Further north, Nichole Imm, owner of Lake John Resort in Walden said, “We are still open at Lake John Resort in the northern part of Colorado, even with the Wyoming Badger Creek Fire close to us, we are not in danger and the smoke is not affecting us as of right now. Fishing has been great and campers are enjoying themselves. There is a lot to see in the area. A drive up Poudre Canyon at anytime of the day usually provides great wildlife viewing, including moose, elk, antelope, deer, fox, etc. Big Creek is close to us and a beautiful place to see as well as the Delaney Butte Lakes.”

Mary Arlington

“While the San Juan National Forest is closed, the Uncompahgre National Forest and the Mesas are still open, just in extreme drought,” said Mark Hillier, owner of Uncompahgre River RV Resort in Olathe. “We aren’t experiencing any smoke pollution, and vacationing in our area is just as exciting as it’s ever been. Pack extra water for those above average tempratures and enjoy the Western Slope from The Uncompahgre River RV Park.”

Lloyd Delgado, owner of High Country RV Park in Naturita said, “Highway 141 is open there isn’t any fire in a hundred miles of us!”

Peri Ann Query of Estes Park KOA explained their park is open and has not been affected by the fires. She added, “Beauty and wildlife is abundant at 7,522 feet!”

Perhaps most heartbreaking, according to Arlington, is the state of businesses in Silverton, since the 614 Fire has closed one of the major arteries to this high-elevation community.

“Silverton is open for business and we have clear skies up here for now,” explained Denny and Sig Martin, owners of Silverton’s Silver Summit RV Park. “The San Juan National Forest is closed; however, the 4-wheel drive trails around Silverton are Bureau of Land Management owned and are open for your enjoyment. Come stay with us at Silver Summit RV Park and rent a Jeep from us or bring your own Jeep or off road vehicle and hit the trails. Browse the shops, eat at the restaurants, visit the museum and do a gold mine tour.”

Nearby Molas Lake Campground posted several pictures on Facebook captioned with, “It’s a beautiful morning here at Molas Lake! We are open for camping, fishing, paddle boarding, picnicking and more. Come on up!”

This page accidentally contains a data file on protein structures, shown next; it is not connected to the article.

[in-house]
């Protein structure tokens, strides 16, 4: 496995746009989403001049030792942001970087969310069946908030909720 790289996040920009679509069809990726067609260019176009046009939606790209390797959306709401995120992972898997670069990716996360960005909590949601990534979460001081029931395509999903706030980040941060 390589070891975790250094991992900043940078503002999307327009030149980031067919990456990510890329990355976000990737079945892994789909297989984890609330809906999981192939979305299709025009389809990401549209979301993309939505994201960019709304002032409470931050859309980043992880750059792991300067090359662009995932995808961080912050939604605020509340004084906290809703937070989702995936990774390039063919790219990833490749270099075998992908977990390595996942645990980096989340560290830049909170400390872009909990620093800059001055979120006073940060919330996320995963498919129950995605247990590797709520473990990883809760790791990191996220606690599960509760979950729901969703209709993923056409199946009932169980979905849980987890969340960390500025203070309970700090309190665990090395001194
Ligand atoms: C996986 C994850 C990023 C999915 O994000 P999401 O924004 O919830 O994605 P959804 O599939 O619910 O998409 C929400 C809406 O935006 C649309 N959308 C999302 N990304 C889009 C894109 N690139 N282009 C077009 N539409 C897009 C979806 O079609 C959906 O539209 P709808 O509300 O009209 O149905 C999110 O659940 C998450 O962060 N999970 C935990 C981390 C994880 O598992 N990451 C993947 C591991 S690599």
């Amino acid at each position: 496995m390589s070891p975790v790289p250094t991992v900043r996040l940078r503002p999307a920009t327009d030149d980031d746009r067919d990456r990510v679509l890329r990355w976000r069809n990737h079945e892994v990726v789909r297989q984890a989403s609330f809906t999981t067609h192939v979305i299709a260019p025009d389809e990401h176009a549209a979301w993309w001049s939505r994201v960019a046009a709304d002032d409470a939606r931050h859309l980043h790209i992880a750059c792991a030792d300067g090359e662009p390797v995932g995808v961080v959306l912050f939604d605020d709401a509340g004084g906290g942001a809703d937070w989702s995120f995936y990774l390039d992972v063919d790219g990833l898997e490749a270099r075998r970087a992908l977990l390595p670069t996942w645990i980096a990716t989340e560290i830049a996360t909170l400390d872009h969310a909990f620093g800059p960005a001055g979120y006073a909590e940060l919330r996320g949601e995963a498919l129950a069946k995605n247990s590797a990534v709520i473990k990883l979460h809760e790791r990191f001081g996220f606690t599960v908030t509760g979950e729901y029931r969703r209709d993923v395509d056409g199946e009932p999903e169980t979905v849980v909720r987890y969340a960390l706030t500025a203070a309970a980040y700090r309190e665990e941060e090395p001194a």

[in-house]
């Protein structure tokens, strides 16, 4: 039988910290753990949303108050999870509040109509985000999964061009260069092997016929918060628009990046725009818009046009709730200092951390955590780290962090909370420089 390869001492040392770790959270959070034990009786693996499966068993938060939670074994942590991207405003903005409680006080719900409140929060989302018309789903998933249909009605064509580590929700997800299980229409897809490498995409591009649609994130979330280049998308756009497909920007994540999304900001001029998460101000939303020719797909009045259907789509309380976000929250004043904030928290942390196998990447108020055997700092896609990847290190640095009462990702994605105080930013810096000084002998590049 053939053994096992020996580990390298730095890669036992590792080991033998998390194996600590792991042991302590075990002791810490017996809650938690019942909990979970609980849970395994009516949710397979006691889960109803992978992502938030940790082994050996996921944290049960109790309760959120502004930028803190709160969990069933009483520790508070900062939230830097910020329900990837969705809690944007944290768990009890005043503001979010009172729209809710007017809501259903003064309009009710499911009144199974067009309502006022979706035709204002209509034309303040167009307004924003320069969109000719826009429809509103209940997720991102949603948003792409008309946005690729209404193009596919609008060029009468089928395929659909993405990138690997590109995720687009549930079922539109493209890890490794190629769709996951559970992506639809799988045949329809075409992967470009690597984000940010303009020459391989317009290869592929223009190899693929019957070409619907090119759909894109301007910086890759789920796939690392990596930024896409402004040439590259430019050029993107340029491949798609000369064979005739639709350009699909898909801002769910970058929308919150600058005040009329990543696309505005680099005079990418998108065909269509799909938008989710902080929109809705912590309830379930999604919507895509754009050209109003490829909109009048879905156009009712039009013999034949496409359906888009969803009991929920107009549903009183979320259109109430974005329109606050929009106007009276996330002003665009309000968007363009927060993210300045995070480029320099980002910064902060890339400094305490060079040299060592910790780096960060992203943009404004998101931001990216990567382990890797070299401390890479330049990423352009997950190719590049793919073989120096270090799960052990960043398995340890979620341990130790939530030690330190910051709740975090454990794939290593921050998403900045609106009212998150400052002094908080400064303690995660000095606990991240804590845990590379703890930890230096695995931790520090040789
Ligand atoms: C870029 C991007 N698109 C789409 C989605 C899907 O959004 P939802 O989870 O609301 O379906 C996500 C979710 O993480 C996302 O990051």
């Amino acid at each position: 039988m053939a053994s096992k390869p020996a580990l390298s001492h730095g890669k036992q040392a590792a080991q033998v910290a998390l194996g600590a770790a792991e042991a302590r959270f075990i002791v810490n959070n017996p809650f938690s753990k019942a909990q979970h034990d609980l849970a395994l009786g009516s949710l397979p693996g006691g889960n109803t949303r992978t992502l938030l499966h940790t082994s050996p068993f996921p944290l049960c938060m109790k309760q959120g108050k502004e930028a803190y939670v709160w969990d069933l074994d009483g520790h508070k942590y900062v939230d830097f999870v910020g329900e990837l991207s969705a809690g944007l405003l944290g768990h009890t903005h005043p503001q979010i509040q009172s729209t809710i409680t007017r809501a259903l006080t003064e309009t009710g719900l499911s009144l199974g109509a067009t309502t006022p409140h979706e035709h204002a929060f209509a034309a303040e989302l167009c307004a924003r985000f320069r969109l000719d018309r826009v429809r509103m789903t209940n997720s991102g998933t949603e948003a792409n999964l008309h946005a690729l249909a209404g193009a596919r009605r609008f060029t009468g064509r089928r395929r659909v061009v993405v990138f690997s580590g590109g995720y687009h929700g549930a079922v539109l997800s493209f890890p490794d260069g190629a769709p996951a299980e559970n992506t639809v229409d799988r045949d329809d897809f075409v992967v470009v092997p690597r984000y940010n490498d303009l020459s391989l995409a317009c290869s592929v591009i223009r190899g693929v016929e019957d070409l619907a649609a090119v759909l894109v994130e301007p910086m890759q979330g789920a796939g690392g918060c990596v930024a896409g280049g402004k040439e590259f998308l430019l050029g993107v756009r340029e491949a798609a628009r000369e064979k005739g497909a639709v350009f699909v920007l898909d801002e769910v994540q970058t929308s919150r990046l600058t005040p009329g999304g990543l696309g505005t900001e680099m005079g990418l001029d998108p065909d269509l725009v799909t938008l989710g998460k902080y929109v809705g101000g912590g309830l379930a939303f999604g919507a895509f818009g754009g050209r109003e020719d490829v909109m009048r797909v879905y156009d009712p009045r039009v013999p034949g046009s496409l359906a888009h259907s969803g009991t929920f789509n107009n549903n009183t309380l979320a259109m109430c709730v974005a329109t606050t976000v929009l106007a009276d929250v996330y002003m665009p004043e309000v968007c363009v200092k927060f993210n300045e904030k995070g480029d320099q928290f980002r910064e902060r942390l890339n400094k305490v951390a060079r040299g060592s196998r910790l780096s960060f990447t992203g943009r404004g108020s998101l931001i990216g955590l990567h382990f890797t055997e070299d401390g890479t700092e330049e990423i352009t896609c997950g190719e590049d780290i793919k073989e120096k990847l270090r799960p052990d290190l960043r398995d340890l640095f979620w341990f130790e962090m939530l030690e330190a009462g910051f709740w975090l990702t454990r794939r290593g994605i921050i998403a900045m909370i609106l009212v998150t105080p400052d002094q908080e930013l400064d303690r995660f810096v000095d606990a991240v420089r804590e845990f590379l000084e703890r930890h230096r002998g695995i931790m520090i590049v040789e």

The Colorado Tourism Office issued the following on June 13:

“Colorado is dedicating unprecedented resources toward containing the three active fires in the state. A number of state agencies are working around the clock to contain the fires that have begun at the beginning of an especially hot and arid summer season in Colorado.

Colorado is the eighth largest state in the U.S. and most of its 104,100-square-miles remain unaffected by fire. The state’s two main airports, Denver International Airport and Colorado Springs Airport, have experienced no flight cancellations or visibility issues. Despite the wildfires, most of the southwest area of Colorado is still open for business.

It is important to stay current on fire conditions across the state, but visitors can still expect to enjoy a memorable Colorado vacation the majority of Colorado’s destinations.

Up-to-date information on location and status of the fires can be obtained via the Colorado Division of Emergency Management at www.coemergency.com; Twitter at @COEmergency and the Inciweb Incident Information Center www.inciweb.org/state/6.

“Every day of the year we want our campers and visitors to use utmost care with all fires, whether it’s a campfire, a cigarette, or even a hot tail pipe,” Arlington noted. “Always! Be safe and stay safe. Know what’s going on around you. And let the emergency workers do their jobs. Still, with 104,100-square-miles of “colorful” Colorado, come and enjoy all that’s not affected.”